Sen. Mark Udall talks military biofuels on Platts Energy Week
Sen. Mark Udall, D-Colo., appeared on the Memorial Day edition of Platts Energy Week to talk about federal funding of the military’s biofuel initiatives. His appearance came following the May 24 announcement by the Senate Committee on Armed Services that provisions undermining military efforts to reduce dependence on foreign oil were included in its markup of the National Defense Authorization Act for fiscal year 2013. Udall is a member of the committee.
During his appearance, Udall stressed that he thinks the Pentagon should continue to invest in biofuels. While federal lawmakers have argued the biofuel initiatives pursued by the U.S. Department of Defense are too expensive, Udall argued that investing in biofuels now will result in lower fuel costs down the line. It is a given that oil prices will increase in the future, he said. Having a competitor in the form of biofuels will be important, he added.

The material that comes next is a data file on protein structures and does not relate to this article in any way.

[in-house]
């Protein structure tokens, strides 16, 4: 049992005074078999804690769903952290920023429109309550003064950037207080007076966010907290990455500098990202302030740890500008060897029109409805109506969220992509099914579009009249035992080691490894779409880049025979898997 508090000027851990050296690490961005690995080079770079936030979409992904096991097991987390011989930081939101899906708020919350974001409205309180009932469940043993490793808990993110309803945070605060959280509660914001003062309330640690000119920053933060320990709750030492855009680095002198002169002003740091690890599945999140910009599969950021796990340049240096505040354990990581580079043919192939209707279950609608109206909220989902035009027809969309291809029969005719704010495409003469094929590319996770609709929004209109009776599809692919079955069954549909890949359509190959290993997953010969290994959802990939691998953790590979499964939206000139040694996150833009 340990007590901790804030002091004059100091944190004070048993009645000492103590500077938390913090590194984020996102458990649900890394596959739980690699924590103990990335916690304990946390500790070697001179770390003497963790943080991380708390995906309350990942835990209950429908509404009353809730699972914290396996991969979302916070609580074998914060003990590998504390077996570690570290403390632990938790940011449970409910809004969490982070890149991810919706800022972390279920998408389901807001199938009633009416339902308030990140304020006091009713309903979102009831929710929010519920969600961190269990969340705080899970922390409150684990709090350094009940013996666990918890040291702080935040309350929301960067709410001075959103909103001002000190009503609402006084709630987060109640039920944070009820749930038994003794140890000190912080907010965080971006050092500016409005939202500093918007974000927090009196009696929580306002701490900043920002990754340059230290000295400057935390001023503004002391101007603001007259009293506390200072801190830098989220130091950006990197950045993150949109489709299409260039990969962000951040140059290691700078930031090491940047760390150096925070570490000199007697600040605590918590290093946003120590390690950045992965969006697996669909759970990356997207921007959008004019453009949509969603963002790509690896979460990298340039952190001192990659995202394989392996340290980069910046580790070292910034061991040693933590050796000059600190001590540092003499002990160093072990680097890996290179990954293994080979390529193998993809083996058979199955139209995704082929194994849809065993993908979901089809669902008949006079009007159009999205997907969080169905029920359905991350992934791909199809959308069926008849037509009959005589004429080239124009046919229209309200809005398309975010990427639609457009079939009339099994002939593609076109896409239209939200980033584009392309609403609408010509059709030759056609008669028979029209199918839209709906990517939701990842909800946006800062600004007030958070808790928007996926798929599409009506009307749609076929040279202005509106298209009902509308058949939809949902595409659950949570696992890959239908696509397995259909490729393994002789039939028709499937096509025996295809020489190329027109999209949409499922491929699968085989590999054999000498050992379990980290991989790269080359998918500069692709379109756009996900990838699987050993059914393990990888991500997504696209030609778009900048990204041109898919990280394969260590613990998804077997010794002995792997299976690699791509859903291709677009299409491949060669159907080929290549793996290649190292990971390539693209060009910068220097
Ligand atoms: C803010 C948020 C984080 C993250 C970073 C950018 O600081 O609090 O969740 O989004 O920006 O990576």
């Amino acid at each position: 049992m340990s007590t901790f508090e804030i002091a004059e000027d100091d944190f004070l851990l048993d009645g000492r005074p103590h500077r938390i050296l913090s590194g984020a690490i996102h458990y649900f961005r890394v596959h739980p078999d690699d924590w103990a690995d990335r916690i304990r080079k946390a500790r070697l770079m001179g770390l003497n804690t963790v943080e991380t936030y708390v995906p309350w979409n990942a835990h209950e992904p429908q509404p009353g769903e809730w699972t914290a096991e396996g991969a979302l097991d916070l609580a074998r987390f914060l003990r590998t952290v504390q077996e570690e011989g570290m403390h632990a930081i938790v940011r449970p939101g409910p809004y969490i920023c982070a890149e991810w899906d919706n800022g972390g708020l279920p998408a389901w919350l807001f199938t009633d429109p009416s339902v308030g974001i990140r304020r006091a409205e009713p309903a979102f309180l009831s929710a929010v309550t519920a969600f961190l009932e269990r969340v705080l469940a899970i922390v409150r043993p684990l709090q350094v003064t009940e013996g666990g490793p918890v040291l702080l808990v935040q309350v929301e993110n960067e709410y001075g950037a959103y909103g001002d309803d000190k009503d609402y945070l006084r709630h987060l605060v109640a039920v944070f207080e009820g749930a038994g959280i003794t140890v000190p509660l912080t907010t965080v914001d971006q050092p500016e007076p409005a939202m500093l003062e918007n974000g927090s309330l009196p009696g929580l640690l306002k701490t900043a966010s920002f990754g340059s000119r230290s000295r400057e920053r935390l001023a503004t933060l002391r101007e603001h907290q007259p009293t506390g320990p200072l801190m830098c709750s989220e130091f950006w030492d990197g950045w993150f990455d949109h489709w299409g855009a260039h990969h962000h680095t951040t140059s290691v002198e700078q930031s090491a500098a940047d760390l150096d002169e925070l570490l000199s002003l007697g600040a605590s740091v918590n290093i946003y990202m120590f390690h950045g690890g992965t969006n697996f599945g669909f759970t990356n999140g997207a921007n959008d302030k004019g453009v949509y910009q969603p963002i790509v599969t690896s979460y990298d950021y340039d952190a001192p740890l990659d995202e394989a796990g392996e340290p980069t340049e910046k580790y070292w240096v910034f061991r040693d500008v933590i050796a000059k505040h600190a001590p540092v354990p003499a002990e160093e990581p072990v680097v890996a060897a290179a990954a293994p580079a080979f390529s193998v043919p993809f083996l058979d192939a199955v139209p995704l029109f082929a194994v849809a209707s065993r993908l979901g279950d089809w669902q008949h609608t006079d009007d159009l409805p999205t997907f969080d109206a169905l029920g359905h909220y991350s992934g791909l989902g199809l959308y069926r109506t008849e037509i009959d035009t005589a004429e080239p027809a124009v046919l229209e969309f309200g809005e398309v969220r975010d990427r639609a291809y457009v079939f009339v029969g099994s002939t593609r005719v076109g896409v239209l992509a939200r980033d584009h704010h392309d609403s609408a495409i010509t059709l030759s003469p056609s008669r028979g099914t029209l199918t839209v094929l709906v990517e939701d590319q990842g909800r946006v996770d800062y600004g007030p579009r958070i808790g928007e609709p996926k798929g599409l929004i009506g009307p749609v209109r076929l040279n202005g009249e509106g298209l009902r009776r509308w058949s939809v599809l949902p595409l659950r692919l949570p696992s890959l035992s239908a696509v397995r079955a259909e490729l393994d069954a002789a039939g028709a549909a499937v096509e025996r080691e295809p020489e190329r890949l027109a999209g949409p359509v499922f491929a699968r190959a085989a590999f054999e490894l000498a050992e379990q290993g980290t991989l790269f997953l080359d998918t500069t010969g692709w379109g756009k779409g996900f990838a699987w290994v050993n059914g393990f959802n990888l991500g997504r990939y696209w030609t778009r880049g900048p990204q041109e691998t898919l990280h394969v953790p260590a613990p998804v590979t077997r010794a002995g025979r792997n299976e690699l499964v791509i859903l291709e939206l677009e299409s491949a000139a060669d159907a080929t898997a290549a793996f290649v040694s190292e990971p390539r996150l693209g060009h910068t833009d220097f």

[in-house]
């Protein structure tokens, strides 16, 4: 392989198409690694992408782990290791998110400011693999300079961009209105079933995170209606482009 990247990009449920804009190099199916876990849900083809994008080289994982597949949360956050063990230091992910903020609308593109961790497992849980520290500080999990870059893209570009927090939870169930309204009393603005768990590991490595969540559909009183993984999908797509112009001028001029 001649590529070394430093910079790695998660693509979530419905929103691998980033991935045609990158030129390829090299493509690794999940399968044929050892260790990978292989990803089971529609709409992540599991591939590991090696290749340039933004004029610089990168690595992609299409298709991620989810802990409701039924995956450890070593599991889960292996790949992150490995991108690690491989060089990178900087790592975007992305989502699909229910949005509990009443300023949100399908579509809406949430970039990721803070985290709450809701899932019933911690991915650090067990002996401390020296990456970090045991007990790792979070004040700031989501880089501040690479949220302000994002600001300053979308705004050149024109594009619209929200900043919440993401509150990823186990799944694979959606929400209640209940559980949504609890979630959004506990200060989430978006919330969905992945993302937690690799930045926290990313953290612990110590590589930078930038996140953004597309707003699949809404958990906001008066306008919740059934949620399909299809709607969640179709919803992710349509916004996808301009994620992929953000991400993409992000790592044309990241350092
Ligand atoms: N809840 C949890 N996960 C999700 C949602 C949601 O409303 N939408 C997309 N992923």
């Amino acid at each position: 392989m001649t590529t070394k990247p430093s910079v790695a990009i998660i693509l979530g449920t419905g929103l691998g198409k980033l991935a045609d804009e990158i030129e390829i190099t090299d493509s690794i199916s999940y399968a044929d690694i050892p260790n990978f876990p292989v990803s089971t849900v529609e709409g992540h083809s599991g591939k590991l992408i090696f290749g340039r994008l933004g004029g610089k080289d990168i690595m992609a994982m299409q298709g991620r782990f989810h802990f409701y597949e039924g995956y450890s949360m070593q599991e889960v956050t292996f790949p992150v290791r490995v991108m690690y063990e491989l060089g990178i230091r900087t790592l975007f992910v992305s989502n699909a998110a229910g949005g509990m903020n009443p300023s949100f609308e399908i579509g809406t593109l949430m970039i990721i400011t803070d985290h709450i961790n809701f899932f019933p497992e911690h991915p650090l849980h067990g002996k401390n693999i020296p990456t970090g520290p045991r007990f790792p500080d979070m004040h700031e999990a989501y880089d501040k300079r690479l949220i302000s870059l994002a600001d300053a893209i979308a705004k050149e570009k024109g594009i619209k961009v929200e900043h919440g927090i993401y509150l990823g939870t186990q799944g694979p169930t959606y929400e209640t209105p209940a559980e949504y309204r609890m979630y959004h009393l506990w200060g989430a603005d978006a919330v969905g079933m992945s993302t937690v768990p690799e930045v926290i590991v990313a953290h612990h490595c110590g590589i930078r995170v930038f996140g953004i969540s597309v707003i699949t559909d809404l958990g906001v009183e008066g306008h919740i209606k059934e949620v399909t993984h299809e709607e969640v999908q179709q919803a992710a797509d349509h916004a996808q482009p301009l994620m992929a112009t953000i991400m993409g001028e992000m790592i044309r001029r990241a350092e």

According to information released by Platts, the Navy paid $26 per gallon for biobased jet fuel in late 2011. That is a significant premium over the market price of $4 per gallon for traditional jet fuel. While the Navy predicts the premium would drop to under $6 per gallon by 2020, the price for biobased jet will remain significantly higher than petroleum fuel.
While Udall said those numbers should not be ignored, he said looking at history and trends indicate our nation would be well-served over the long-term by making these investments. “I am convinced that over time the price of these biofuels is going to drop dramatically,” he said. “Not every bet pays off, but I am convinced this is the right thing to do.”
The DOD’s healthy budget is one reason why Udall noted the biofuels initiatives should be funded. National security is at the top of everybody’s lists, he said. “It would be shortsighted in my opinion…to cut off this work that the military is doing right now,” he said, noting that Navy leadership in particular has been very supportive of biofuels. “Let’s give [those leaders] what they are asking to have,” Udall said. “They know the price of being dependent on fossil fuels, particularly those that are produced in a foreign setting.”
Udall also spoke about the importance of balancing costs and opportunities. We need to provide oversight, he said, but I really believe this is a frontier that we have to embrace as America.